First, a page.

I was asked to edit this anthology for two reasons: I write and edit in the science fiction and fantasy genres, and as the author of Asatru For Beginners, I know my heathen material. Right from the selection of the title, No Horns On These Helmets, the publisher (Sky Warrior Books) and I decided we wanted this anthology to have stories that got the historical details and the details of heathen mythology and culture right. There actually is one story in the anthology that has a character who wears a horned helmet, but that story is one of the humor pieces. I selected the stories first and foremost for authenticity. Some of the authors are heathen or pagan, and some are not, but they all know their history and mythology.

Link to the book:
http://www.amazon.com/gp/product/B00U3BF9GQ/ref=as_li_tl?ie=UTF8&camp=1789&creative=390957&creativeASIN=B00U3BF9GQ&linkCode=as2&tag=skywarrishomepag&linkId=MU4FX5L2COQ32LIJ

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Posted by on in Culture Blogs

As an admitted bibliophile, it took me a surprising amount of time to jump on the e-reader bandwagon. I finally gave in when I realized that 1) in many cases, the digital book is much cheaper than the print edition; 2) there are a lot of small press and self-published authors who release only digital editions of their books; and 3) there is simply no more room in the house of more bookcases. None.

So, I plopped down my hard-earned cash and bought myself a nook. I take the darn thing with me everywhere. It's a complete library in my pocket, offering immediate access to not only my favorite authors -- but also authors new-to-me.

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Recent Comments - Show all comments
  • helmsman of inepu
    helmsman of inepu says #
    I got the large Nook HD+ about a year ago, and it's a handy reading device (I use it to watch downloads of retro anime too). Curr
  • Piper
    Piper says #
    Yes, I do have overdrive, I am trying to get new libraries added, I cheated and used my dad's address to get a card from my home t
  • Rebecca Buchanan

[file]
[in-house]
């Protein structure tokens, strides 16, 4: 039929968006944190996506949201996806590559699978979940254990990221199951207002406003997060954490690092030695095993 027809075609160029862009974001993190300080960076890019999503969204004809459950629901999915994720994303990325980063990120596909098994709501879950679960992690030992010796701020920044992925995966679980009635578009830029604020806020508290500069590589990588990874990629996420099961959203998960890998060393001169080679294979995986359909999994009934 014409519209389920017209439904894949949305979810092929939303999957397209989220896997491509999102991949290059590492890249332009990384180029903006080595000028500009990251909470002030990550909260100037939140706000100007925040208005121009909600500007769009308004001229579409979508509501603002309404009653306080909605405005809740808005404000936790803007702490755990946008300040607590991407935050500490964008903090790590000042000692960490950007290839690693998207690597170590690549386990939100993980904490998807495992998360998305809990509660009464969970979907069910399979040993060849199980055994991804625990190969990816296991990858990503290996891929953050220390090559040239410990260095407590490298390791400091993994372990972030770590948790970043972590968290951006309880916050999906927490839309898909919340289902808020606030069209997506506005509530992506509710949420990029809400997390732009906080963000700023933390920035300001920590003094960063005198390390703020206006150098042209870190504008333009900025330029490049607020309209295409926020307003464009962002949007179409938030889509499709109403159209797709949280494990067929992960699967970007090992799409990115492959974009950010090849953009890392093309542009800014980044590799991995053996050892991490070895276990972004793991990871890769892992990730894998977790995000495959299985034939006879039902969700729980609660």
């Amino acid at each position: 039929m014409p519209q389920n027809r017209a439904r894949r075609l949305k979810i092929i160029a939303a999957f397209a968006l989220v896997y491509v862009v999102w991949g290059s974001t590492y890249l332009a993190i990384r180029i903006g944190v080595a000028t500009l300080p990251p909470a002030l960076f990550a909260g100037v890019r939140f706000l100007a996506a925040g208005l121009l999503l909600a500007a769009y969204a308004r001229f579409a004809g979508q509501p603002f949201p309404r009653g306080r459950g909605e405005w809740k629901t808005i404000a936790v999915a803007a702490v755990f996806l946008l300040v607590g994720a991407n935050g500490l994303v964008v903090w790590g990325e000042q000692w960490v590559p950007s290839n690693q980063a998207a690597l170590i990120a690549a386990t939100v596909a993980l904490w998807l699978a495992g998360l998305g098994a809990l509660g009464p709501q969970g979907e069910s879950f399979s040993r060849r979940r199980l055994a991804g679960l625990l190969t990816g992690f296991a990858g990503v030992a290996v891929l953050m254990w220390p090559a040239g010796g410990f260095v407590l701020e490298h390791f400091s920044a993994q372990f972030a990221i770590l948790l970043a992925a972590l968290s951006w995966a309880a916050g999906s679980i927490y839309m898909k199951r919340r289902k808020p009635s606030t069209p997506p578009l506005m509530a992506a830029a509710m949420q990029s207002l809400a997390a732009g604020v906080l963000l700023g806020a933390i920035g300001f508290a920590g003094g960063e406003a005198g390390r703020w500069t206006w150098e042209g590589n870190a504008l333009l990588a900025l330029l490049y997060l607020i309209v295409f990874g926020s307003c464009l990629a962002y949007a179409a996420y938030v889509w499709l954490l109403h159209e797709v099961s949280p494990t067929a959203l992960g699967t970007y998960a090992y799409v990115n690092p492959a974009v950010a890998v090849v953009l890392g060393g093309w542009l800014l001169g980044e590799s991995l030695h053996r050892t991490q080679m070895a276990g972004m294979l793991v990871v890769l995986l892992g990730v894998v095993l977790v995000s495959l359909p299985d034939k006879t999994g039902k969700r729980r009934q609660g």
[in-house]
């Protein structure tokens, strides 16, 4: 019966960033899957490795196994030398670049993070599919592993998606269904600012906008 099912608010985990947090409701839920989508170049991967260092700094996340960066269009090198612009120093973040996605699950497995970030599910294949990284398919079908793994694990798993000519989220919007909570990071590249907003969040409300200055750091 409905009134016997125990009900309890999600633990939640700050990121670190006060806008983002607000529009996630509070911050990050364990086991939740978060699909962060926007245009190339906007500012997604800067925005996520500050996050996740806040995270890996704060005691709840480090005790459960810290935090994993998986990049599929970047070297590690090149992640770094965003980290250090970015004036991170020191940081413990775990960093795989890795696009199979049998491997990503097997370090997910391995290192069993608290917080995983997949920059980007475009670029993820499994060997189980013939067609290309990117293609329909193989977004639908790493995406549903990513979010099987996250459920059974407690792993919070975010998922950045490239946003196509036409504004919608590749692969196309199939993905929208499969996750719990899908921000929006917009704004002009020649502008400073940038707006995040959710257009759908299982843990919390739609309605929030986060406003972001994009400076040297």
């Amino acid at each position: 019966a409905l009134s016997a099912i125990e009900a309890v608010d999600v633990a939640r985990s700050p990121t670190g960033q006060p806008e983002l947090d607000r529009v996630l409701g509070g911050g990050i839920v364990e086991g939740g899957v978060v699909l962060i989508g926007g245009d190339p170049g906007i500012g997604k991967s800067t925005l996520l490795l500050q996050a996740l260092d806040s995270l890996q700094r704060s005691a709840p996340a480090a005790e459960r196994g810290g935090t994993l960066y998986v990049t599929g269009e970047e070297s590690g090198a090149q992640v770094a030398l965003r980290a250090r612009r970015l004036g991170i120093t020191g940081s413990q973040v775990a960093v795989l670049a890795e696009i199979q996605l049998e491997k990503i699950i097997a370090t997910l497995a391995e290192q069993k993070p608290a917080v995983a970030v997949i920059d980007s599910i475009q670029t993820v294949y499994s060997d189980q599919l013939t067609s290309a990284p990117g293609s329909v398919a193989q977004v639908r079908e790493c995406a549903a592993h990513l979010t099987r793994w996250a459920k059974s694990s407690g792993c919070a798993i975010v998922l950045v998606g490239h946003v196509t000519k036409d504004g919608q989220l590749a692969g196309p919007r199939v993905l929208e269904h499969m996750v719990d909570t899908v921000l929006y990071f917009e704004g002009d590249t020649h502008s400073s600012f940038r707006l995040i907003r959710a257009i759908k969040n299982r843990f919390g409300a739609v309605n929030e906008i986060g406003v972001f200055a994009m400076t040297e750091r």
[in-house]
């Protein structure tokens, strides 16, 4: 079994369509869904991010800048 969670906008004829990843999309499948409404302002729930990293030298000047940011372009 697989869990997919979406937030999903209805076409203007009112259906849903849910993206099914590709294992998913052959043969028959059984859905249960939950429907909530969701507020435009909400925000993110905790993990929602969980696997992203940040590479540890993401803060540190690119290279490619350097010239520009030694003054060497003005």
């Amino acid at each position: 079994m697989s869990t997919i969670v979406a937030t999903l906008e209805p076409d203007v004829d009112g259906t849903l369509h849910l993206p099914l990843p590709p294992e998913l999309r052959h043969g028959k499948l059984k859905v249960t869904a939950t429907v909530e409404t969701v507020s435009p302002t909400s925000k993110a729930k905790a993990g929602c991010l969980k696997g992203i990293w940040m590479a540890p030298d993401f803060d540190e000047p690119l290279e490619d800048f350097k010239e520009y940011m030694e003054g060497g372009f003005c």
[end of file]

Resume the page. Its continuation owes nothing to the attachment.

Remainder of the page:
Rebecca Buchanan says #
    Piper: I haven't tried Scribd yet. Do you have the Overdrive app? Depending on the digital books available through your local libr
  • Piper
    Piper says #
    YES! thanks for the pointers to new books. I do hit Amazon and some of the other sites, smashwords, nook, play books, looking for
  • Connie Lazenby
    Connie Lazenby says #
    I loved your post. It's the same path I've followed. It can get expensive, depending on just how many new authors you find you lik

January

b2ap3_thumbnail_141028-swans.jpg
Crow was right, the storm did come and then it just kept on coming.  Since the end of last month and for many weeks now harsh weather conditions have re-written this island’s coastlines. Rainfall, the likes of which have not been seen for more than a century, leaves the countryside drowning and submerged in its deluge.

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Posted by on in Culture Blogs
Why I'm a Pagan

My local indie bookshop had one of these left in stock and they kindly held it for me. I ran up there in my garden clothes and damp do-rag because I was so excited to have this book in my hands. 

As soon as it was rung up and handed across the counter to me, I opened the cover, turned to the opening lines and saw---Lo! "Lo," I said aloud. "Interesting choice." I asked them if they needed any copies of my book ("Staubs and Ditchwater") and we agreed the 3 they have in stock will do until I get back from PSG. I declined a bag but got a bright bookmark.  Holding the book to my chest, I tip-tapped out the door and across the street to the car. I sat there for a moment, looking at the cover, then smelling the top of the book, as one does.

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Recent Comments - Show all comments
  • Byron Ballard
    Byron Ballard says #
    It does seem ironic that a good Catholic man led so many folks to a Pagan world-view. But the Beowulf poet was much the same. The
  • Ted Czukor
    Ted Czukor says #
    Thank you for this, Byron - I must order a copy immediately! Much of my Paganism, too, derives from long nights of steeping my bra